Nadine Dorries gets it horribly wrong in yet another car crash interview on Channel 4 privatisation
‘This is not understanding your brief at all.’
Culture Secretary Nadine Dorries has been ridiculed online for yet again getting it horribly wrong when discussing the privatisation of Channel 4.
Appearing on LBC, where Dorries was making the case for privatising Channel 4, she pointed to the success of Channel 5’s privatisation, not once, but twice. Channel 5 has never been owned by the government.
Dorries said: “Do you know who has done that really well since they were privatised a small number of years ago, I think it was three years ago, five years ago maybe? Channel 5. If you look at the amount of investment Channel 5 puts into the regions and how well Channel 5 has done since it was privatised, I think that’s a model. I call Channel 5 a levelling-up broadcaster.”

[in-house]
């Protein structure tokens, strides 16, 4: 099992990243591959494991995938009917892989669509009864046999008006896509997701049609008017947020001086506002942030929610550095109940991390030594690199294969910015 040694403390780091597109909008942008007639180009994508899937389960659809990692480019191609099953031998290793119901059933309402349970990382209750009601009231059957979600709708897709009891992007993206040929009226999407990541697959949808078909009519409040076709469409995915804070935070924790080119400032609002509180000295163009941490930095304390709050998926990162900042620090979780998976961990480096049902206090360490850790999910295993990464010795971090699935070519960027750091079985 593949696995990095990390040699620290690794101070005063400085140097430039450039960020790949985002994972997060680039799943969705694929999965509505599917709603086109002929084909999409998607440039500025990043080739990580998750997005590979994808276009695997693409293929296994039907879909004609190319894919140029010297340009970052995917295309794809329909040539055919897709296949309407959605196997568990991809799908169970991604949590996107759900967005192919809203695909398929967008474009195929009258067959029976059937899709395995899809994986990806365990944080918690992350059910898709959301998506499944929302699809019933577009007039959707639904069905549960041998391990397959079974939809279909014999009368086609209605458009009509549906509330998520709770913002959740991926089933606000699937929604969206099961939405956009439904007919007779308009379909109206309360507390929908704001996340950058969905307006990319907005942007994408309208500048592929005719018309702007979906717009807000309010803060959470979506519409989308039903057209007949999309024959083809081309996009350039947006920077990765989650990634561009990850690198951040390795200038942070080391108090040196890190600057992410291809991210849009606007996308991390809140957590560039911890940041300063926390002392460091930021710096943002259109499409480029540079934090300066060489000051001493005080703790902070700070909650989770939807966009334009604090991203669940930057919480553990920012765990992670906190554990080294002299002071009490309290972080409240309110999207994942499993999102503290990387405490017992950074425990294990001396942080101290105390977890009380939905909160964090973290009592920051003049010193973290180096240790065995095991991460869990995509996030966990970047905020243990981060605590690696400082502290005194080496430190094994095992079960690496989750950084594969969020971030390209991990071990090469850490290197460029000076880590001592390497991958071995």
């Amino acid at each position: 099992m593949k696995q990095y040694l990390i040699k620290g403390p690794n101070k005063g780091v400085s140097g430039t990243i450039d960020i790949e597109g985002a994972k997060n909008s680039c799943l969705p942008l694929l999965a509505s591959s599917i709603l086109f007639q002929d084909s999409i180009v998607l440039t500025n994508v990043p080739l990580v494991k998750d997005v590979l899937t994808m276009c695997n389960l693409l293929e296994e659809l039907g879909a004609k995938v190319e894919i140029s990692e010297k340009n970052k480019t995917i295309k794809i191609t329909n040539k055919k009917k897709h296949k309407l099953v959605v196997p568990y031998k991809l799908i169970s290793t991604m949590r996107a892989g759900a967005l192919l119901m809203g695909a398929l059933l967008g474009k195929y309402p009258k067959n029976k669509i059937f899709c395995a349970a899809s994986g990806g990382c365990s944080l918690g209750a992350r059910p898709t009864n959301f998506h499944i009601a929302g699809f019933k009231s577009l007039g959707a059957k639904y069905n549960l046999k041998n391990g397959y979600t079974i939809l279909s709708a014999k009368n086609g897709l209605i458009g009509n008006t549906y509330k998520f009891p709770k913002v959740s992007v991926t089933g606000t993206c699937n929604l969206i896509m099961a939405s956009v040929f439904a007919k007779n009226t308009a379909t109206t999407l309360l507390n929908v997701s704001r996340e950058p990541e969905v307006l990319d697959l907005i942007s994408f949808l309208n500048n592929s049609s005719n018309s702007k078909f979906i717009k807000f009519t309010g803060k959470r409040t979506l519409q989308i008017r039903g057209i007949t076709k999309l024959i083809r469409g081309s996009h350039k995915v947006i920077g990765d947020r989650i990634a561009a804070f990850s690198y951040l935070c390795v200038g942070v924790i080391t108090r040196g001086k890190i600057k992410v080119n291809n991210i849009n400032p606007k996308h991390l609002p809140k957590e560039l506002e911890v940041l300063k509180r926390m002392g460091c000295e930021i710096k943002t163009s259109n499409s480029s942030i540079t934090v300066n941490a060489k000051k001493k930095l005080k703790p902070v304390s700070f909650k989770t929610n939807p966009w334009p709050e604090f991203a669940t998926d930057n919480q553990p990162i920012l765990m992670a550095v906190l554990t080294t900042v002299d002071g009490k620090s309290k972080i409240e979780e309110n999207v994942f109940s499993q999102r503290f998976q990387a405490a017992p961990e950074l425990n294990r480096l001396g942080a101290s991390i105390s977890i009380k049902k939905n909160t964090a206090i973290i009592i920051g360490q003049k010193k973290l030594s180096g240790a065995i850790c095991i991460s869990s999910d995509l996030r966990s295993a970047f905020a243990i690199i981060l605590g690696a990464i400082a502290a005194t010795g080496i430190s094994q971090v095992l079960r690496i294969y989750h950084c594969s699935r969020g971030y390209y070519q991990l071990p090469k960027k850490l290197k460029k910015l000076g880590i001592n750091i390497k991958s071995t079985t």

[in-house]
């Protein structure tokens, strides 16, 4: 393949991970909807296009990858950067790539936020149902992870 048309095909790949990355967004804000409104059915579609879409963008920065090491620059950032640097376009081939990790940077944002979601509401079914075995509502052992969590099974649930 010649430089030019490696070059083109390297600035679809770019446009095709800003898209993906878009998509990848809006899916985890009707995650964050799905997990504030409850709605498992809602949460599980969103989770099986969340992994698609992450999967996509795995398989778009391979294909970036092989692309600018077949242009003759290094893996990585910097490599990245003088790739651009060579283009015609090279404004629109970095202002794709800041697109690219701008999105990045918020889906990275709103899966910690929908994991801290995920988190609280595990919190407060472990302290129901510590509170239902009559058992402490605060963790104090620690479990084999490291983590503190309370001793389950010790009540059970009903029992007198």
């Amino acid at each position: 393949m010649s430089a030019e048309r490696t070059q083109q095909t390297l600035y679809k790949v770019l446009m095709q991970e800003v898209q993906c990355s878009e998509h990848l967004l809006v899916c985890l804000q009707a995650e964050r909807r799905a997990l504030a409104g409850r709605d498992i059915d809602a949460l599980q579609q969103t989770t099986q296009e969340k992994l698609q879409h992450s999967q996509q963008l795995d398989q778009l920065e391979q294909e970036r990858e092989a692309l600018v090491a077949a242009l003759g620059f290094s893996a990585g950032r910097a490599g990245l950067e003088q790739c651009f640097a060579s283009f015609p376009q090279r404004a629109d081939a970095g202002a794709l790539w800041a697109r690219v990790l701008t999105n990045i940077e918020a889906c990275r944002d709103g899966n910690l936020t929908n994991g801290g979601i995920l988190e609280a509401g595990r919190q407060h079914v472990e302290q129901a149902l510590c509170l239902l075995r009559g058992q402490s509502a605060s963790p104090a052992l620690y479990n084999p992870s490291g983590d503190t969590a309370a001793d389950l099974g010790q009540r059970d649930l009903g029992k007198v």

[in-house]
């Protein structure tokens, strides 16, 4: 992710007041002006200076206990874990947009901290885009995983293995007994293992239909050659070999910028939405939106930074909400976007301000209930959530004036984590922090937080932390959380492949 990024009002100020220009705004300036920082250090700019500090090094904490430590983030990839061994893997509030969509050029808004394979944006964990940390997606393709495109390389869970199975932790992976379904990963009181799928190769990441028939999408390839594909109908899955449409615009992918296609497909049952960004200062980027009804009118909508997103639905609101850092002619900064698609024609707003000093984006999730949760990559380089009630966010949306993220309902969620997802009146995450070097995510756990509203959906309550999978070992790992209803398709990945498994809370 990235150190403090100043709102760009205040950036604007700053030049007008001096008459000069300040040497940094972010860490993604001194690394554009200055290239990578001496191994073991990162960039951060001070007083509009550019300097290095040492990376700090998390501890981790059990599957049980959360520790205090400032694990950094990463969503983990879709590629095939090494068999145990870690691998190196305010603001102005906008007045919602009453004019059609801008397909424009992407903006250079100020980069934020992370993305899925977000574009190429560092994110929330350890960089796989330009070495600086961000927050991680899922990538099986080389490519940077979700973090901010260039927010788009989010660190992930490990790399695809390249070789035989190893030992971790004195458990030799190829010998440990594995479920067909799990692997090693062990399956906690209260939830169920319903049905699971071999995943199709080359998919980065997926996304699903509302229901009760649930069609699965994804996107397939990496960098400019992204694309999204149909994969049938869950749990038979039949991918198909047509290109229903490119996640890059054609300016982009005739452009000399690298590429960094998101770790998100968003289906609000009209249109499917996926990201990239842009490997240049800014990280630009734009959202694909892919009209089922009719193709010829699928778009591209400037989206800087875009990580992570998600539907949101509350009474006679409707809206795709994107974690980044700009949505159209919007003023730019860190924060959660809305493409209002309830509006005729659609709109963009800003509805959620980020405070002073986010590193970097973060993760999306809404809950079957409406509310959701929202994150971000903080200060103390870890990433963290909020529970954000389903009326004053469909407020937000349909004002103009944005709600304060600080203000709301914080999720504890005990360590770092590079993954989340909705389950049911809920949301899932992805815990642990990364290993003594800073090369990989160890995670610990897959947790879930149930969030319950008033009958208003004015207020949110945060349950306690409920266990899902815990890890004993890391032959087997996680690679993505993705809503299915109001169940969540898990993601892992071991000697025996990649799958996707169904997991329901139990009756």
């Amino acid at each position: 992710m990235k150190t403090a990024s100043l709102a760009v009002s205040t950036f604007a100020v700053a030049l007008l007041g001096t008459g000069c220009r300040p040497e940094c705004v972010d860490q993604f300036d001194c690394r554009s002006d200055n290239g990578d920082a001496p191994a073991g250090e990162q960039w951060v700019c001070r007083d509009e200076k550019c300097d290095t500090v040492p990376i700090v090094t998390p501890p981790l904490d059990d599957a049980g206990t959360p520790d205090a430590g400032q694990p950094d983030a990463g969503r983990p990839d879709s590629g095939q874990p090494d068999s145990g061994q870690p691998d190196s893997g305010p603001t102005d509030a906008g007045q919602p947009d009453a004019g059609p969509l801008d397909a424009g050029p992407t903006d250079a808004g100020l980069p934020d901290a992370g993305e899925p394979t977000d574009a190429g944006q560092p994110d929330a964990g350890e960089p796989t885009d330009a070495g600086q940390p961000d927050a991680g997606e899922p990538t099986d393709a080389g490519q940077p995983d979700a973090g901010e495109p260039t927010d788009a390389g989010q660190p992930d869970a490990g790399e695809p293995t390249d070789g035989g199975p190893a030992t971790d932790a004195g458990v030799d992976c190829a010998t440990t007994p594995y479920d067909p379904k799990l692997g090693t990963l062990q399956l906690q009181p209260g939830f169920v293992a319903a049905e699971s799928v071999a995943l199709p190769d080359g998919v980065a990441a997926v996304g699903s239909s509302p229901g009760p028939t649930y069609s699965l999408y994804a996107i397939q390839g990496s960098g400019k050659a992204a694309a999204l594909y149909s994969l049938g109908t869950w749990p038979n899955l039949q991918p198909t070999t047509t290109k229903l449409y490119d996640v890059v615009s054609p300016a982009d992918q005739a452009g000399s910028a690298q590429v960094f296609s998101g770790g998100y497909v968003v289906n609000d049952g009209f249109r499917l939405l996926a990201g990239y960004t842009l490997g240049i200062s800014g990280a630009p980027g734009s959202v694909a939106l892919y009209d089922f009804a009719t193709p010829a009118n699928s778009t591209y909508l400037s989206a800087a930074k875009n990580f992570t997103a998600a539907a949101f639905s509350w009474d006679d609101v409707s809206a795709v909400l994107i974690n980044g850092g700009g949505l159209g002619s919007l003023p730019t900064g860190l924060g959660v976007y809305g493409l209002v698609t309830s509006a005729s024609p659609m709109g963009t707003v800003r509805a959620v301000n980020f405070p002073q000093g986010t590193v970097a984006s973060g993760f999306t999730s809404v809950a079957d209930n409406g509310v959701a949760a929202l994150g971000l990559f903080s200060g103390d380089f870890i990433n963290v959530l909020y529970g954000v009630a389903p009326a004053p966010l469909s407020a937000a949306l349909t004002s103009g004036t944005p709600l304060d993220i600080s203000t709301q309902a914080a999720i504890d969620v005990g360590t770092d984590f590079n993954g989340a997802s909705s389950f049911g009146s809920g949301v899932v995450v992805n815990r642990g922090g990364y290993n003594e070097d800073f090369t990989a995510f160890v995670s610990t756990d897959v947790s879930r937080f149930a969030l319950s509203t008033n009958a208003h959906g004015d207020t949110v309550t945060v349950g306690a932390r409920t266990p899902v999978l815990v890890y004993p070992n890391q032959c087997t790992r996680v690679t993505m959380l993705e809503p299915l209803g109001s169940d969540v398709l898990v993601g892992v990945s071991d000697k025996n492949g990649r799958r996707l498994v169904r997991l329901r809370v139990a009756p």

Pink News CEO Benjamin Cohen was among those who pointed out to Dorries that Channel 5 was never publicly owned.
Cohen tweeted: “I love how Nadine Dorries justifies privatising Channel 4 by claiming that Channel 5 was privatised 3 to 5 years ago. Channel 5 launched in 1997 as a private business as a result of a franchise auction but I guess you couldn’t expect the Culture Secretary to know this.”
The minister responded: “Yes, I misspoke – it was 2014 when Viacom bought C5 – a public service broadcaster – resulting in increased private investment, not a few years ago! However, the substance of my point remains exactly the same. But, you nit pick away if that’s what makes you really happy.”
Mr Cohen replied: “You stated ‘privatised’ twice. It was never publicly owned. This is not misspeaking. This is not understanding your brief at all. Can I ask would you like C4 to be US-owned like C5 then?”
It’s not the first time that Dorries has made incorrect claims when discussing Channel 4’s privatisation. Speaking during a select committee hearing in November 2021, Dorries claimed Channel 4 is “in receipt of public money” when discussing the future of the channel, despite the fact it doesn’t.
Basit Mahmood is editor of Left Foot Forward
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